CFR's Scott A. Snyder and Sungtae "Jacky" Park discuss the geopolitical challenges that would face South Korea's next president.


Thousands Cross Border From Pakistan to Afghanistan

Thousands of stranded citizens returned to Afghanistan (RFE/RL) after Pakistan temporarily reopened one of two border crossings that had been closed since February for what it said was a security measure. Afghanistan said twenty-five thousand of its citizens have been stranded (BBC) since the closure.


Russia, Turkey, U.S. Army Chiefs Meet

The U.S. chair of the joint chiefs of staff met with Turkish and Russian counterparts in the Turkish city of Antalya to discuss regional security and avoiding confrontation in their fights against the self-proclaimed Islamic State (Al Jazeera). The meeting comes as U.S. troops remain on the ground in the northern Syrian city of Manbij (NYT), which was retaken from ISIS by U.S.-backed militias.

CFR's Steven A. Cook discusses Russia's interests in the Middle East in Salon.

SAUDI ARABIA: Police said they shot dead a suspected ISIS militant (Middle East Eye) in an apartment in the Saudi capital of Riyadh. The incident comes a day after Malaysian police announced they had foiled a plan by militants to attack Saudi King Salman bin Abdulaziz al-Saud during his visit to Southeast Asia.


South Africa Revokes ICC Withdrawal

South Africa formally revoked its withdrawal from the International Criminal Court (ICC), initiated last year, citing a court ruling (NYT) calling the move unconstitutional without parliamentary approval. South Africa announced its withdrawal after the ICC condemned the country for not arresting Sudanese President Omar al-Bashir (Mail and Guardian) during a visit.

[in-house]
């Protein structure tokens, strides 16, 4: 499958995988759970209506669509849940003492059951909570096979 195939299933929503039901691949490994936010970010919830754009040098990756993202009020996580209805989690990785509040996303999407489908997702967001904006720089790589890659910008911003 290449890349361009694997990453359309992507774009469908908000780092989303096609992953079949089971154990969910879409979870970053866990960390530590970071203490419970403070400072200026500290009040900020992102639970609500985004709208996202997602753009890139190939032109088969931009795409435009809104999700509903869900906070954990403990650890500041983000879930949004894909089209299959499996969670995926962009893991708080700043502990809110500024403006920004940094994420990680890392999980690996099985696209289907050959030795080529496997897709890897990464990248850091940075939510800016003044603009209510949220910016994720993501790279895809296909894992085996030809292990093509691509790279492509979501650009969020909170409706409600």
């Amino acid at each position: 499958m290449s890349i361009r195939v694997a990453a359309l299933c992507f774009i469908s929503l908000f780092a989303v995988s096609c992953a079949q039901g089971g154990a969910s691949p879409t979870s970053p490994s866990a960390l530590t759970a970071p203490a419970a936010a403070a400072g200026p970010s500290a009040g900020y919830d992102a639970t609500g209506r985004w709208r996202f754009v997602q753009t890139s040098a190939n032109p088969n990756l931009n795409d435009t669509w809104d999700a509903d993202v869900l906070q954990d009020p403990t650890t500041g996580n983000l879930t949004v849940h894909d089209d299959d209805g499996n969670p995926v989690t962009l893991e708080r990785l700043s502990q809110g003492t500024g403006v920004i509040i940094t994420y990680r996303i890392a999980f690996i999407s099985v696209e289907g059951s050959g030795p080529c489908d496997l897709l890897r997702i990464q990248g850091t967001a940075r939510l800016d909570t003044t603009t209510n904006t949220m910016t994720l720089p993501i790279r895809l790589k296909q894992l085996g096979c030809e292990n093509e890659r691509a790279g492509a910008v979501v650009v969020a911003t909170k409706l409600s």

SOMALIA: UN Secretary-General Antonio Guterres arrived in Mogadishu for an emergency visit to address the country’s impending famine (Al Jazeera). The World Health Organization has warned Somalia is at risk of facing its third famine in a quarter century.


Belgium Blocks North Korean Banks From Swift System

Belgian regulators blocked three North Korean banks from using the international banking system, Swift, after the United Nations said the banks' use of the service was in defiance of international sanctions (FT). Several North Korean banks not under sanctions continue to use the system.

GERMANY: The German and Turkish foreign ministers met in Berlin (DW) following accusations by Turkey that Germany obstructed campaigning by the Turkish diaspora ahead of a referendum that would boost Turkish President Recep Tayyip Erdogan's powers as president. Some 1.4 million Turks (RFE/RL) residing in Germany are eligible to vote.


Tech Companies Respond to Alleged CIA Document Leak

Tech giants Apple, Samsung, and Microsoft issued statements responding to WikiLeaks’ release of thousands of documents purporting to show hacking tools used by the Central Intelligence Agency to break into smartphones, computers, and TVs (NYT). Apple said it will work to "rapidly address any identified vulnerabilities" (BBC).

BRAZIL: Brazil's national statistics agency announced that gross domestic product shrank 3.6 percent in 2016 (WSJ), following a contraction of 3.8 percent the year before. The finance minister said the two-year recession is the worst since record-keeping began in 1948.